On the corner of 12th Street and Wilshire Boulevard sits Fidelity Investments. Located along a major transit corridor, served by two bus lines, and walking distance from hundreds of Santa Monica homes, the squat, single-story building is in a prime locations for any neighborhood-serving retail.
Some might argue that the location is ideal for an affordable grocery store in high-demand in Santa Monica. In fact, that was originally the plan in 2001 when the site’s former occupant, Goodyear Tires, closed up shop and Trader Joe’s hoped to step in.
So, how did Santa Monica lose out on the opportunity to have a second conveniently-located Trader Joe’s? The short answer is: parking.
When Trader Joe’s began planning to open a second location in Santa Monica, it was met with much enthusiasm by local residents.
The store at Pico and 32nd Street was then the franchise’s busiest store in Southern California, according to The Lookout. Even so, local zoning statutes killed the project before it could even get off the ground.
Kelly Olsen, the chair of the Santa Monica Planning Commission and voracious anti-growth advocate, led the charge against the new store because the plans by Trader Joe’s to reuse the Goodyear Tire parking lot fell well short of what zoning required of a grocery store.
Council candidate and former Planning Commissioner Frank Gruber wrote about the Trader Joe’s debacle for his column in The Lookout.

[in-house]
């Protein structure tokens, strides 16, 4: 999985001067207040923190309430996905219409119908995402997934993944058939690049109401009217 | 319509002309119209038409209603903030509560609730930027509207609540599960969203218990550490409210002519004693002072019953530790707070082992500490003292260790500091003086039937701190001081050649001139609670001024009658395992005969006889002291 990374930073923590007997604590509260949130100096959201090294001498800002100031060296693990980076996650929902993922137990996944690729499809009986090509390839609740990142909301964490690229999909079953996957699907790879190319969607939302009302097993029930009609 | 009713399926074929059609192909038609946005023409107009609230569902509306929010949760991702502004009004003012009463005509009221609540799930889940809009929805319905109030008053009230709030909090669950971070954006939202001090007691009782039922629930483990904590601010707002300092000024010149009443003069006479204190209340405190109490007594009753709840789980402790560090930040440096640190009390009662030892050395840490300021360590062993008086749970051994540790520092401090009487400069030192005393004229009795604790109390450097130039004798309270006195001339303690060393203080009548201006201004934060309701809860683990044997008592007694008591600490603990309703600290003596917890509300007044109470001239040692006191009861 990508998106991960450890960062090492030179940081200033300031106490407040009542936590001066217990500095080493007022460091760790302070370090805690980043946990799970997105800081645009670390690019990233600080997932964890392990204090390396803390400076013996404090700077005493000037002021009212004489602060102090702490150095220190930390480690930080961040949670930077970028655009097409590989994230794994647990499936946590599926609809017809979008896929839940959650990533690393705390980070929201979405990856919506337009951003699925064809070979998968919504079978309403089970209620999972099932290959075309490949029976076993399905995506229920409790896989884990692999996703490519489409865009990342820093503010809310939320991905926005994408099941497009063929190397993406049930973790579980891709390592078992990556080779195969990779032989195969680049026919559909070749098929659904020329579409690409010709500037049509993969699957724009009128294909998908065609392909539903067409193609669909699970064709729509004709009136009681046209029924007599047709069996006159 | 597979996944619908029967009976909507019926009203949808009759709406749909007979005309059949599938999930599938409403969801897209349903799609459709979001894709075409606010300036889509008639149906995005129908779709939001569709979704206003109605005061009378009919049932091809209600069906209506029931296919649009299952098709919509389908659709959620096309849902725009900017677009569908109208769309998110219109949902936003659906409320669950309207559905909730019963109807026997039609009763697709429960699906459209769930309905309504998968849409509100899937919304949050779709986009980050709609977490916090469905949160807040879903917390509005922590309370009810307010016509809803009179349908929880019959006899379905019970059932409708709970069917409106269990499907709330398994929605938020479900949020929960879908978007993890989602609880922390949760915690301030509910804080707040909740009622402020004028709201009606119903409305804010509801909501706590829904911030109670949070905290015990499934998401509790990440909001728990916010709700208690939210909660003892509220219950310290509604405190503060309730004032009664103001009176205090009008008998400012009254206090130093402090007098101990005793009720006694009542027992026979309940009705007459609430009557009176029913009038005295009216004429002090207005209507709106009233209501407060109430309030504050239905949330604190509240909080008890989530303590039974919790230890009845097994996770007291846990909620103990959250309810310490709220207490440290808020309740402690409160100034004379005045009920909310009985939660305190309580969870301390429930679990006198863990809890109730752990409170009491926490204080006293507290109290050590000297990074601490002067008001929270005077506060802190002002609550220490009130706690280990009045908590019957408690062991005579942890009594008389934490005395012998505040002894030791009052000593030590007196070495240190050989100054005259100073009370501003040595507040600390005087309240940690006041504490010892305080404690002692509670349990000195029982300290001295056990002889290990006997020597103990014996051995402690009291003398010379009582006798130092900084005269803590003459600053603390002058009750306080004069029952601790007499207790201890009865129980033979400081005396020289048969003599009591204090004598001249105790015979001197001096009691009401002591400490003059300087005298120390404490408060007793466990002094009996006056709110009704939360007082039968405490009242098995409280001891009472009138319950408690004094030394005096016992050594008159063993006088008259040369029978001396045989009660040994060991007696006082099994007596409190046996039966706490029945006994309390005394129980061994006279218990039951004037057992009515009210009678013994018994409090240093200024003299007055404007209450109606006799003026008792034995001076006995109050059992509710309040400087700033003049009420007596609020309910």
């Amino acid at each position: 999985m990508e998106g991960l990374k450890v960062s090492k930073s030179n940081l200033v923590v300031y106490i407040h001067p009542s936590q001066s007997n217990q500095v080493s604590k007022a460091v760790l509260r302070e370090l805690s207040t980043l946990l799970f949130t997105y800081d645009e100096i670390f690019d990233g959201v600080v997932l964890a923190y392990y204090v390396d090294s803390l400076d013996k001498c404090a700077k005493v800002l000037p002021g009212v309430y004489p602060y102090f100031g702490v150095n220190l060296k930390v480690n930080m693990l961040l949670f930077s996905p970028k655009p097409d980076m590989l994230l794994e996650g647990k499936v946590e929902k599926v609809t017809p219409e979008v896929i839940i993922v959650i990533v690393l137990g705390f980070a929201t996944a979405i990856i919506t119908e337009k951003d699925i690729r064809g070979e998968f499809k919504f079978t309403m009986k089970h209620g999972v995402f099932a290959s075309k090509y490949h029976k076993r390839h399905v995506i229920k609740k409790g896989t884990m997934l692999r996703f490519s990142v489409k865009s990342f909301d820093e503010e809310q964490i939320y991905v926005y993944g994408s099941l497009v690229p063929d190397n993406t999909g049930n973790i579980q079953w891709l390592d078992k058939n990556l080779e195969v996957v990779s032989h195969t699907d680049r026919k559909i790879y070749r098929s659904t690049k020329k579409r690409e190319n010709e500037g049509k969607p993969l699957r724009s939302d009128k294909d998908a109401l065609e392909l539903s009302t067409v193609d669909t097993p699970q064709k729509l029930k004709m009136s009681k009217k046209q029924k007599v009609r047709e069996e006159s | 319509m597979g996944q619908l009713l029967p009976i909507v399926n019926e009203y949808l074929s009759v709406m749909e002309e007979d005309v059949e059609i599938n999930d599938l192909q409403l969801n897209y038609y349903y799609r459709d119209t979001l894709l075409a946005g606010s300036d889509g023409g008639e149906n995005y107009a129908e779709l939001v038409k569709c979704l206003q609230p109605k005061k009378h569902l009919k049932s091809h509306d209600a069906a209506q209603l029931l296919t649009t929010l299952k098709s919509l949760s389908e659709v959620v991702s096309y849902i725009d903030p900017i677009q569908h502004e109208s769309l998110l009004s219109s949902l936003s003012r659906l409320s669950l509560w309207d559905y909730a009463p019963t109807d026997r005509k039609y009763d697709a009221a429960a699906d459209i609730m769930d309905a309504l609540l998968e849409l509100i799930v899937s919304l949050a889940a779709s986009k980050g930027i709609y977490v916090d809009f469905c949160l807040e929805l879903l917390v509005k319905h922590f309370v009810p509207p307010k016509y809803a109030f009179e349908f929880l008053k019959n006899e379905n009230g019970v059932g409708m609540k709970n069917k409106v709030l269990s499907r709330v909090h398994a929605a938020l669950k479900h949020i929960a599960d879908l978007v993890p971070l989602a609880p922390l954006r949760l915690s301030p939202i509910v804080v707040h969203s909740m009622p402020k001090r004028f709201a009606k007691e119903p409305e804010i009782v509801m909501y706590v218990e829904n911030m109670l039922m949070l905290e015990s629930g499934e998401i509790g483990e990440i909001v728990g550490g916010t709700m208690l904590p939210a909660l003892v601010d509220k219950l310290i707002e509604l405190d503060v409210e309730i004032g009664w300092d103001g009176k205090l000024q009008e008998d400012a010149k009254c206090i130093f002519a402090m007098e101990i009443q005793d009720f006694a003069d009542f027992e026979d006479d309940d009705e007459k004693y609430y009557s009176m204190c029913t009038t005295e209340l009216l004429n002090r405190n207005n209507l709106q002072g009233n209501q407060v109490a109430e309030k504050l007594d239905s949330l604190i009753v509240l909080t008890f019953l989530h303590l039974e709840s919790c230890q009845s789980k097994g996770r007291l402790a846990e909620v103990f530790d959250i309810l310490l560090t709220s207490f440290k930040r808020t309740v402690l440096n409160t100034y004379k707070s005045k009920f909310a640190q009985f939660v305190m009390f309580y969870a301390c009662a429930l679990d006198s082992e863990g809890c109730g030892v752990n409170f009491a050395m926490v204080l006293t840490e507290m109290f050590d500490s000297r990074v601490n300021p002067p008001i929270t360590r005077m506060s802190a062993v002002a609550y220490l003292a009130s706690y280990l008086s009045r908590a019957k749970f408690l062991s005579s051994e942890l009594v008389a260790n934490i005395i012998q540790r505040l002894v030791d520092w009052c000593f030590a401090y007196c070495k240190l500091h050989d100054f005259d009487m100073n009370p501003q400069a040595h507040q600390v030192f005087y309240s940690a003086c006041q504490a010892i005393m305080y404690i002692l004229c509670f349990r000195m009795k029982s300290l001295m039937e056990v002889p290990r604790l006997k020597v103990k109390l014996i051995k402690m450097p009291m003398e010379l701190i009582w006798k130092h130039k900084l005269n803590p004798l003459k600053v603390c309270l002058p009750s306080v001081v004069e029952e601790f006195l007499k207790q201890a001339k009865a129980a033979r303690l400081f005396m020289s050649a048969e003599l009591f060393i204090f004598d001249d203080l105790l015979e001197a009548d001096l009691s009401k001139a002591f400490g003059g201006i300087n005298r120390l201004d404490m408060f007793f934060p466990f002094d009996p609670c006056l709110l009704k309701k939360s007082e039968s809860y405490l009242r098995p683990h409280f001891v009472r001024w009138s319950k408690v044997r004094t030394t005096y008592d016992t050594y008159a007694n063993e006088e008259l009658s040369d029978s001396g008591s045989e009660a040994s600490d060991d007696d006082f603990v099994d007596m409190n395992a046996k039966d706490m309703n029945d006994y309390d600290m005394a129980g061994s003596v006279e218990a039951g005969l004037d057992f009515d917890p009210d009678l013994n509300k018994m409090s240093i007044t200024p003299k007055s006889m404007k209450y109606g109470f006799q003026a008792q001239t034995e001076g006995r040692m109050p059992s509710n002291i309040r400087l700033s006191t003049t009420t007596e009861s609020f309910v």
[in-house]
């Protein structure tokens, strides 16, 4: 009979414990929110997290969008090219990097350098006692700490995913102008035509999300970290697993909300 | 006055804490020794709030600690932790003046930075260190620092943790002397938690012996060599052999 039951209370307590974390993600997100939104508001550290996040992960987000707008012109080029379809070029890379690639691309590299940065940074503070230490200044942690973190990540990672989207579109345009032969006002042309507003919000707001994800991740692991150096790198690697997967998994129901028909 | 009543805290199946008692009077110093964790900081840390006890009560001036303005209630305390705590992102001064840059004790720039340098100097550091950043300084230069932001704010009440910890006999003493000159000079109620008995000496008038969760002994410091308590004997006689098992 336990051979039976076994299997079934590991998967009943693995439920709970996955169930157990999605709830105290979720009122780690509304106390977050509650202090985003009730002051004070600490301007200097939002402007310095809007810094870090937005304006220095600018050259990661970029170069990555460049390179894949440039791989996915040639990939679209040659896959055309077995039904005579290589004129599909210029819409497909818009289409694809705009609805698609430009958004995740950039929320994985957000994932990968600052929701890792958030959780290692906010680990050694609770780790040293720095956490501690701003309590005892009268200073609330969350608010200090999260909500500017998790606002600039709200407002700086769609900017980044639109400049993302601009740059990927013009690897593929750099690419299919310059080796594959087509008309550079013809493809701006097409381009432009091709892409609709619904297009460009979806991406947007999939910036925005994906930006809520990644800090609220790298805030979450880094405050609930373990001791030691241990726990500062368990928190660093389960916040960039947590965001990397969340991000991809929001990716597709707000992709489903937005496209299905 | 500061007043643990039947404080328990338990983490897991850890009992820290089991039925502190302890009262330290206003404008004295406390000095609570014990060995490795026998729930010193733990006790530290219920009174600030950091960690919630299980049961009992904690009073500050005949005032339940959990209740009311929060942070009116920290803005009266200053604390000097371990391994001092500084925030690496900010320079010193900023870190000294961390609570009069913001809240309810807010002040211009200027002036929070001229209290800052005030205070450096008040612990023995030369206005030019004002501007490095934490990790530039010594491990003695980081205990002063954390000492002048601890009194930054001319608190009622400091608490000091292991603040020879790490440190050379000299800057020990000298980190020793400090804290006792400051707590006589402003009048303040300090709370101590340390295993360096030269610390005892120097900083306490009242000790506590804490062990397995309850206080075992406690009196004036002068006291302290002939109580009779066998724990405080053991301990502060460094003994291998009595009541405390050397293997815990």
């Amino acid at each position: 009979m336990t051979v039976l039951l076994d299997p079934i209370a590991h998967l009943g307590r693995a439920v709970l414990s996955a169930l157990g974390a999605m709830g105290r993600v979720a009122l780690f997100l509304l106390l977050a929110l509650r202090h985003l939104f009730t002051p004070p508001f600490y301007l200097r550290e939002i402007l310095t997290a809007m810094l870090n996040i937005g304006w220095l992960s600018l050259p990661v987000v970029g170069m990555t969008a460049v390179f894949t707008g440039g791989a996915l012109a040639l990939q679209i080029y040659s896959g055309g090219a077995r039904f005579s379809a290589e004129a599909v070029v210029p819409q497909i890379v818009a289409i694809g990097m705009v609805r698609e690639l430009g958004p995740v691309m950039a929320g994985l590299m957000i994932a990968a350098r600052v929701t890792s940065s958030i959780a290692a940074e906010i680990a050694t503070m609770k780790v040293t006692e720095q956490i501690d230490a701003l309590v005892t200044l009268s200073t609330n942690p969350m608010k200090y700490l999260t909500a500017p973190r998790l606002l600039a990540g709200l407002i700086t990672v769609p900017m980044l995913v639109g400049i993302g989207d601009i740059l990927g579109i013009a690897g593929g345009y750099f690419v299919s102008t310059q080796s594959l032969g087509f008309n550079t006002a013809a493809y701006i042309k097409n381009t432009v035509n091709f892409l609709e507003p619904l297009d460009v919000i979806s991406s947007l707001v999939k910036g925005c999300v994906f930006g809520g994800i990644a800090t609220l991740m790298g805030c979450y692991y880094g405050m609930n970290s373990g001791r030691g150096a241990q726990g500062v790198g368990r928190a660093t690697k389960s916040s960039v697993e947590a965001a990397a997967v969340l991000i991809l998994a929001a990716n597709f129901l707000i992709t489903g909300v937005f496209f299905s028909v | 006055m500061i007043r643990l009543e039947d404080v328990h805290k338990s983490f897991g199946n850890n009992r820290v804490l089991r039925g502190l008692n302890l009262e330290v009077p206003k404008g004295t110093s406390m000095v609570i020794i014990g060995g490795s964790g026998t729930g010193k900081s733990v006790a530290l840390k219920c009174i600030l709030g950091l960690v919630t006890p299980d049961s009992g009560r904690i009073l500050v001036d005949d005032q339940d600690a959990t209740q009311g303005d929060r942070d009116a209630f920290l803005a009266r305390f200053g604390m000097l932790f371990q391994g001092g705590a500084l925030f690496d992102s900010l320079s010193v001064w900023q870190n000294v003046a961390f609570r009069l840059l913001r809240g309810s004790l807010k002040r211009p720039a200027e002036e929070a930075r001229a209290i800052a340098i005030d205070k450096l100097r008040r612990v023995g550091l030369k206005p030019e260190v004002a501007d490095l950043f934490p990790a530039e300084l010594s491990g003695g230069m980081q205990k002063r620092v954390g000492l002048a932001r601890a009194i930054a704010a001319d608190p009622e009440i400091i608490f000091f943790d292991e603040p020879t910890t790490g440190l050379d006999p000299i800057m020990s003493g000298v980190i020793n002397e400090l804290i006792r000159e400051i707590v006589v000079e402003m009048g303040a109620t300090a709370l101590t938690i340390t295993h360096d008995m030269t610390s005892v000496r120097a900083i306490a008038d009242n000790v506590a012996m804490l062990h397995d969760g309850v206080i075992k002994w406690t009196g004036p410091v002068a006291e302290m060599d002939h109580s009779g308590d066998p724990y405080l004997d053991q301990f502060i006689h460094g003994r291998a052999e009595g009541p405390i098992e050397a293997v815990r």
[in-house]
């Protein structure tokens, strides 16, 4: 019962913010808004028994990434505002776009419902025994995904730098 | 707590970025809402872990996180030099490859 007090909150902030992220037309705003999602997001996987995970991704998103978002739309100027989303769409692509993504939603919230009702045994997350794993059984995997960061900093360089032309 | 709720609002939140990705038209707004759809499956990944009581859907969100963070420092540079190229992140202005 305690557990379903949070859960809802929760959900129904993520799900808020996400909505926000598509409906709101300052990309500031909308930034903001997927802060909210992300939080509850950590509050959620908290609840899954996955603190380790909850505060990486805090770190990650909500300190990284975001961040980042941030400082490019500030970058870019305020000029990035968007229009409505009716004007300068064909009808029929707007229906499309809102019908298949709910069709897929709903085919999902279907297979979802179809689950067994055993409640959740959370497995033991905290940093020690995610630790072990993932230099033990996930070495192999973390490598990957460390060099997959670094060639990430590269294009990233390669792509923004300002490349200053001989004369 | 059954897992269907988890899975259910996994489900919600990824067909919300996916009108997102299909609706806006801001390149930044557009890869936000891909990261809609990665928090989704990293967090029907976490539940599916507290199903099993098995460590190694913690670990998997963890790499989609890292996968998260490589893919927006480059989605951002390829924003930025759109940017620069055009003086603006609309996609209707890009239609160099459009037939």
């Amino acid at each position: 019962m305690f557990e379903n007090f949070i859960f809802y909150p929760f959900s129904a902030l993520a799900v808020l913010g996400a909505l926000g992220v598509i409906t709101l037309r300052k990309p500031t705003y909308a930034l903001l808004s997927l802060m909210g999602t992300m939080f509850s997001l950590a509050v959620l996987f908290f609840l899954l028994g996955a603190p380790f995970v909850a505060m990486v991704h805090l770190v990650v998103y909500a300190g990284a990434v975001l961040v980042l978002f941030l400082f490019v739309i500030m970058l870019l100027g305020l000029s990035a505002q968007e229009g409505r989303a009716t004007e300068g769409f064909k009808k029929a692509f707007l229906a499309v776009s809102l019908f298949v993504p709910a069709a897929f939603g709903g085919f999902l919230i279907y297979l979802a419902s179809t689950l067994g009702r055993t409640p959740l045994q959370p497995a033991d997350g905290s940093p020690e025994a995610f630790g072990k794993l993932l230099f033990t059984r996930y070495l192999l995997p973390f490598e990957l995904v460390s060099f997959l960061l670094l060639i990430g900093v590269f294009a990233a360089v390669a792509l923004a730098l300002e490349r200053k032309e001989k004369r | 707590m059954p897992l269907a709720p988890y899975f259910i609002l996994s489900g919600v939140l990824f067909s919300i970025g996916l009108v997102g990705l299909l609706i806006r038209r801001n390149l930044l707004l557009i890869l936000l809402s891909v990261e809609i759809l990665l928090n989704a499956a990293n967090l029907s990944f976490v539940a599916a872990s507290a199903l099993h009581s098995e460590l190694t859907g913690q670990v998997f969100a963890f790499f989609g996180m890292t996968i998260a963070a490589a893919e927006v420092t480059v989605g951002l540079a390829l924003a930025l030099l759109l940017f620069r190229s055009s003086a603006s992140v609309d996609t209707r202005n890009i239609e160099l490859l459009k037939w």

“The tire store was classified as an auto repair shop for zoning purposes, and Olsen explained to [Santa Monica Planning Director Susanne] Frick that the requirement for auto repair shops was one space for every 500 square feet, as opposed to one space for every 250 square feet of grocery store,” Gruber wrote in 2001.
Under the zoning rules, Trader Joe’s would have had to either double the amount of parking currently on the site or go through a lengthy – and costly – development agreement process, which would still require going before Olsen’s anti-growth Planning Commission.
From The Lookout’s news coverage of the incident: “The concerns raised by Olsen delayed what store officials had hoped would be a routine administrative approval and dashed their plans to open the store for the holidays, which would have relieved pressure from the chain’s Pico outlet, the busiest Trader Joe’s store in Southern California.”
A few weeks ago, we asked how Bob’s Market would have been built today, since the neighborhood grocery store, built in 1941, has much less on-site parking than is required by the current zoning standards.
As illustrated by Trader Joe’s aborted plans, the short answer is: it wouldn’t have been built. Still, Bob’s Market thrives and the neighborhood isn’t in constant chaos because the store doesn’t have the required on-site parking spaces. It makes one wonder what could have been at 12th and Wilshire.